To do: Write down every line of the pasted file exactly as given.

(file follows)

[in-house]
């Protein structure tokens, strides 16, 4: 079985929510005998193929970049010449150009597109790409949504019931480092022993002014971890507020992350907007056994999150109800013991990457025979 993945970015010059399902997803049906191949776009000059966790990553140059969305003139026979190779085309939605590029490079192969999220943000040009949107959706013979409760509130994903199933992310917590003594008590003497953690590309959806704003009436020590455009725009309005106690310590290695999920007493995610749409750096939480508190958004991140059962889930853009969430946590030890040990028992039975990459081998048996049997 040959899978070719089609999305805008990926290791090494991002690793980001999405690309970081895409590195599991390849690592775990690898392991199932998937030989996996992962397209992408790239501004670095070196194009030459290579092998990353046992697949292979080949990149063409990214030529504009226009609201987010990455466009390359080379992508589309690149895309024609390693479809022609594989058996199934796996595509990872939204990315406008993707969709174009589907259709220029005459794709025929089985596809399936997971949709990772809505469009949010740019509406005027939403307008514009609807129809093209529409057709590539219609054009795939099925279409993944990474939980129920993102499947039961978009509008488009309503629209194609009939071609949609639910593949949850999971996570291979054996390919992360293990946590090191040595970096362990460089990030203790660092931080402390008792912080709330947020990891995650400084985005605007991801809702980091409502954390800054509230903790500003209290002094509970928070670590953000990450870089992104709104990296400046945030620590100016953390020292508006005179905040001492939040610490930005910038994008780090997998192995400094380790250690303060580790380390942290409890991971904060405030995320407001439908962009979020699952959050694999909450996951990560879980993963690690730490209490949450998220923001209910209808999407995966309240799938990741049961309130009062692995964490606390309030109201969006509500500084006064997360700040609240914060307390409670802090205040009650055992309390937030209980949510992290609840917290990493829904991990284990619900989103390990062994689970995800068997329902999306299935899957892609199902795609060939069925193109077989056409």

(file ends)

[in-house]
């Protein structure tokens, strides 16, 4: 079985929510005998193929970049010449150009597109790409949504019931480092022993002014971890507020992350907007056994999150109800013991990457025979 993945970015010059399902997803049906191949776009000059966790990553140059969305003139026979190779085309939605590029490079192969999220943000040009949107959706013979409760509130994903199933992310917590003594008590003497953690590309959806704003009436020590455009725009309005106690310590290695999920007493995610749409750096939480508190958004991140059962889930853009969430946590030890040990028992039975990459081998048996049997 040959899978070719089609999305805008990926290791090494991002690793980001999405690309970081895409590195599991390849690592775990690898392991199932998937030989996996992962397209992408790239501004670095070196194009030459290579092998990353046992697949292979080949990149063409990214030529504009226009609201987010990455466009390359080379992508589309690149895309024609390693479809022609594989058996199934796996595509990872939204990315406008993707969709174009589907259709220029005459794709025929089985596809399936997971949709990772809505469009949010740019509406005027939403307008514009609807129809093209529409057709590539219609054009795939099925279409993944990474939980129920993102499947039961978009509008488009309503629209194609009939071609949609639910593949949850999971996570291979054996390919992360293990946590090191040595970096362990460089990030203790660092931080402390008792912080709330947020990891995650400084985005605007991801809702980091409502954390800054509230903790500003209290002094509970928070670590953000990450870089992104709104990296400046945030620590100016953390020292508006005179905040001492939040610490930005910038994008780090997998192995400094380790250690303060580790380390942290409890991971904060405030995320407001439908962009979020699952959050694999909450996951990560879980993963690690730490209490949450998220923001209910209808999407995966309240799938990741049961309130009062692995964490606390309030109201969006509500500084006064997360700040609240914060307390409670802090205040009650055992309390937030209980949510992290609840917290990493829904991990284990619900989103390990062994689970995800068997329902999306299935899957892609199902795609060939069925193109077989056409």